This history of Chicago’s skyscrapers begins in the key period of reconstruction after the Great Fire of 1871 and ends a chapter in 1934 amid the Great Depression that brought construction to a standstill. Thomas Leslie covers these years in his book Chicago Skyscrapers , detailing building methods, foundation materials, framing structures, and electric lighting, and other technical innovations. Leslie also considers how the city’s infamous political climate contributed to its architecture, as building and zoning codes were often disputed by shifting networks of rivals, labor unions, professional organizations, and municipal bodies.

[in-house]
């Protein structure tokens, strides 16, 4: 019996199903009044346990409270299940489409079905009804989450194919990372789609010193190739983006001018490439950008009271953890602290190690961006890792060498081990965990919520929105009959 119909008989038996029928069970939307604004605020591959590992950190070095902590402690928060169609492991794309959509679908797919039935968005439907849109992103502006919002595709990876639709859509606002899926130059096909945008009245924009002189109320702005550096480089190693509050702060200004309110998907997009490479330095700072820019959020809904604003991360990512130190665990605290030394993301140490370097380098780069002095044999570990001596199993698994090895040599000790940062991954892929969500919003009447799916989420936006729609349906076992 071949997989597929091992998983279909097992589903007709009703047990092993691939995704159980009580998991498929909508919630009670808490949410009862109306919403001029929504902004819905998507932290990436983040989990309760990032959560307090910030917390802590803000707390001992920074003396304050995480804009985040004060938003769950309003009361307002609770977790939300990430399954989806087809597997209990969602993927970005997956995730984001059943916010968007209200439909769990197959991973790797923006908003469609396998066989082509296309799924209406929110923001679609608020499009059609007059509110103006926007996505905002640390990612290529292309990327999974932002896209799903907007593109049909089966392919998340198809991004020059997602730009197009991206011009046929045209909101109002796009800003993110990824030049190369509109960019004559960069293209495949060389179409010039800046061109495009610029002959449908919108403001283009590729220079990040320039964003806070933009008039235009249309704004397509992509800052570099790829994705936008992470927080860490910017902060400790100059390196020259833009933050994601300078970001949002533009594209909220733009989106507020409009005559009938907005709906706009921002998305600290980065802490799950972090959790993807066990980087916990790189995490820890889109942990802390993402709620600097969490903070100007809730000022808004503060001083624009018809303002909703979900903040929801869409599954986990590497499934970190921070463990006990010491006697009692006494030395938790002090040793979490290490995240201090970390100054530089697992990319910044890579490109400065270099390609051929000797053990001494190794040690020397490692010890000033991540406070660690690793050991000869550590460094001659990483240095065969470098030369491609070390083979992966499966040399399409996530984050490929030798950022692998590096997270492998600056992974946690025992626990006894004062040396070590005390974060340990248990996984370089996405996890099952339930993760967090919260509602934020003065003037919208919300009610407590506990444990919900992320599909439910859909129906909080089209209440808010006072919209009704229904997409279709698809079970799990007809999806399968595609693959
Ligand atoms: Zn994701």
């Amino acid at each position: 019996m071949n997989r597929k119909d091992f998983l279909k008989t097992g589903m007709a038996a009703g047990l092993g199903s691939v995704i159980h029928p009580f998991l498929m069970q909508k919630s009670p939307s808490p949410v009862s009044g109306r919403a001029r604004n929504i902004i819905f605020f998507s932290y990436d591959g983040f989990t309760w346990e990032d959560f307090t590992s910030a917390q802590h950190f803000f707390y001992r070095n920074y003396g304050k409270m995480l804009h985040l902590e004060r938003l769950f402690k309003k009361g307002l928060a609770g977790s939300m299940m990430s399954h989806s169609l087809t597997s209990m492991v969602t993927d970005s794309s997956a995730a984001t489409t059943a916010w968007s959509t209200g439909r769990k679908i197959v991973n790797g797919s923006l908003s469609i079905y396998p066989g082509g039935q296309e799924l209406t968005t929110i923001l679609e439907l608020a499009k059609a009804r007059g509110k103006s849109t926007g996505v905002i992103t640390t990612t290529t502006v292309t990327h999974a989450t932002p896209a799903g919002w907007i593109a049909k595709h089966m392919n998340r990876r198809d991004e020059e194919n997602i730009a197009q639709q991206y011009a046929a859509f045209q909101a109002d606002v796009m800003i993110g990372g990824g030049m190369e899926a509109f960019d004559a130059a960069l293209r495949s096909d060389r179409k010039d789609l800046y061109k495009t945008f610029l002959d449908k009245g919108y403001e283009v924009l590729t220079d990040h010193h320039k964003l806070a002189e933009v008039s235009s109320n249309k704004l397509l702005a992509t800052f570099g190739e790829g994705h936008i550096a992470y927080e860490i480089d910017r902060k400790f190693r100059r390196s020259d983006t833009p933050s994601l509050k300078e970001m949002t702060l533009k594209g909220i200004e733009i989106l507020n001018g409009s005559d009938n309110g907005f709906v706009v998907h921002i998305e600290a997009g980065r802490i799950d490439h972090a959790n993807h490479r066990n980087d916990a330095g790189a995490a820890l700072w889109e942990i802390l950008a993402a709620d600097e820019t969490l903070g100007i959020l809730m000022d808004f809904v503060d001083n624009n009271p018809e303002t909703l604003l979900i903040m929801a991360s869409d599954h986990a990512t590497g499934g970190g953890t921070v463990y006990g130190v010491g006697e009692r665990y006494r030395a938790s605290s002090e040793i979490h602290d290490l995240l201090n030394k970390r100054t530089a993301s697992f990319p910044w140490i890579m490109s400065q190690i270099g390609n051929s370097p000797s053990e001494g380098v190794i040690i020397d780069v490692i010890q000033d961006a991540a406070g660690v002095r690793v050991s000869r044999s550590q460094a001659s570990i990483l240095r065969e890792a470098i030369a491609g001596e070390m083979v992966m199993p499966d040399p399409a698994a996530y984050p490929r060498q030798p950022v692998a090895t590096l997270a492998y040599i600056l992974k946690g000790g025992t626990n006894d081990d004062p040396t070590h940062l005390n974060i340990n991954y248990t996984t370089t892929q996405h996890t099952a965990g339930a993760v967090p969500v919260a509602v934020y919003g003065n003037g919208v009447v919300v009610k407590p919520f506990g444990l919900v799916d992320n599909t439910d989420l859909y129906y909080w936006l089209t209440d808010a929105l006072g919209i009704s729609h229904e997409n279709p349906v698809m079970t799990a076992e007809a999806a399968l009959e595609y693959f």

Thomas Leslie is the Morrill Pickard Chilton Professor in Architecture at Iowa State University, where he researches the integration of building sciences and arts both historically and in contemporary practice. He is the author of Louis I. Kahn: Building Art , Building Science (2005) and, with Jason Alread and Robert Whitehead, Design-Tech: Building Science for Architects (2014). A winner of the 2013 Booth Family Rome Prize in Historic Preservation and Conservation at the American Academy in Rome, he is at work on a study of the buildings of the Italian engineer and architect Pier Luigi Nervi.
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